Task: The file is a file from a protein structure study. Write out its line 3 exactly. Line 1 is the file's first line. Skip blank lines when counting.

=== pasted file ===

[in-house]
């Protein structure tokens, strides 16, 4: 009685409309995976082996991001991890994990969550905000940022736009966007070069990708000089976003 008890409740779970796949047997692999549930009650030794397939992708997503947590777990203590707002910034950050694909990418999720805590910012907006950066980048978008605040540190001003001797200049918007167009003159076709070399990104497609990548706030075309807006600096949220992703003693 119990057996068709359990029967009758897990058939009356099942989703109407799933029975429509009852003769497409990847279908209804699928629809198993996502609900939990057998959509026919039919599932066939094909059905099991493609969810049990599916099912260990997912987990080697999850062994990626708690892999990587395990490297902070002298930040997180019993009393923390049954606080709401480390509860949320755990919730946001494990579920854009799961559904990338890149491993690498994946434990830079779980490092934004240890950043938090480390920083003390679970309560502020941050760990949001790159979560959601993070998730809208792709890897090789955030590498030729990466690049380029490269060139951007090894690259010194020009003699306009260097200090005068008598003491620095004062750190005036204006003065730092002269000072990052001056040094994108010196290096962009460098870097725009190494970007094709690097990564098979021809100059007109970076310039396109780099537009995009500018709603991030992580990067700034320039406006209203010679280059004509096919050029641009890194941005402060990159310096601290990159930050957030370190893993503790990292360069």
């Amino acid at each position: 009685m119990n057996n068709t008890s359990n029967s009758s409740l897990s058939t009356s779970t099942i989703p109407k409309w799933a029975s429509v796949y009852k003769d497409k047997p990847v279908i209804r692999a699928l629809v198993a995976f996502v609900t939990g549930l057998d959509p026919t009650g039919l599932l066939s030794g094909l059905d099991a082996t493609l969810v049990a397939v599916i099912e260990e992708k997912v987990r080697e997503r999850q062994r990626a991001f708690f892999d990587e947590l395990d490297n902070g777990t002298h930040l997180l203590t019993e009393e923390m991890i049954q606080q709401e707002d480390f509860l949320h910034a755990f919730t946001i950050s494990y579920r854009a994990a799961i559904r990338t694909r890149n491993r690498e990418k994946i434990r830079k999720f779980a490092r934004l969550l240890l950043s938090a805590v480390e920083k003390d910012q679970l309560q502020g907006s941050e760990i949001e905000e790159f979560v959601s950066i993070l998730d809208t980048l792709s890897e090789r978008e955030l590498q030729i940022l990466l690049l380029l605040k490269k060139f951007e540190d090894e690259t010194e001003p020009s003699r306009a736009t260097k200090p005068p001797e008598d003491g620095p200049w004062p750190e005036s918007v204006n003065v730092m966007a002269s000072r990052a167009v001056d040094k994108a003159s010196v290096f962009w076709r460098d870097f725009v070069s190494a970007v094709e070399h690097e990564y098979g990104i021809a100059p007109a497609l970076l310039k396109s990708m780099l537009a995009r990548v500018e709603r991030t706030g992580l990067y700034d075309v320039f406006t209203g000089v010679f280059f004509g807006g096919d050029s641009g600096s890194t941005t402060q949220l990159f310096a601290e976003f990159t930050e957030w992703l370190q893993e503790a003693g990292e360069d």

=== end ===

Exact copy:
């Amino acid at each position: 009685m119990n057996n068709t008890s359990n029967s009758s409740l897990s058939t009356s779970t099942i989703p109407k409309w799933a029975s429509v796949y009852k003769d497409k047997p990847v279908i209804r692999a699928l629809v198993a995976f996502v609900t939990g549930l057998d959509p026919t009650g039919l599932l066939s030794g094909l059905d099991a082996t493609l969810v049990a397939v599916i099912e260990e992708k997912v987990r080697e997503r999850q062994r990626a991001f708690f892999d990587e947590l395990d490297n902070g777990t002298h930040l997180l203590t019993e009393e923390m991890i049954q606080q709401e707002d480390f509860l949320h910034a755990f919730t946001i950050s494990y579920r854009a994990a799961i559904r990338t694909r890149n491993r690498e990418k994946i434990r830079k999720f779980a490092r934004l969550l240890l950043s938090a805590v480390e920083k003390d910012q679970l309560q502020g907006s941050e760990i949001e905000e790159f979560v959601s950066i993070l998730d809208t980048l792709s890897e090789r978008e955030l590498q030729i940022l990466l690049l380029l605040k490269k060139f951007e540190d090894e690259t010194e001003p020009s003699r306009a736009t260097k200090p005068p001797e008598d003491g620095p200049w004062p750190e005036s918007v204006n003065v730092m966007a002269s000072r990052a167009v001056d040094k994108a003159s010196v290096f962009w076709r460098d870097f725009v070069s190494a970007v094709e070399h690097e990564y098979g990104i021809a100059p007109a497609l970076l310039k396109s990708m780099l537009a995009r990548v500018e709603r991030t706030g992580l990067y700034d075309v320039f406006t209203g000089v010679f280059f004509g807006g096919d050029s641009g600096s890194t941005t402060q949220l990159f310096a601290e976003f990159t930050e957030w992703l370190q893993e503790a003693g990292e360069d």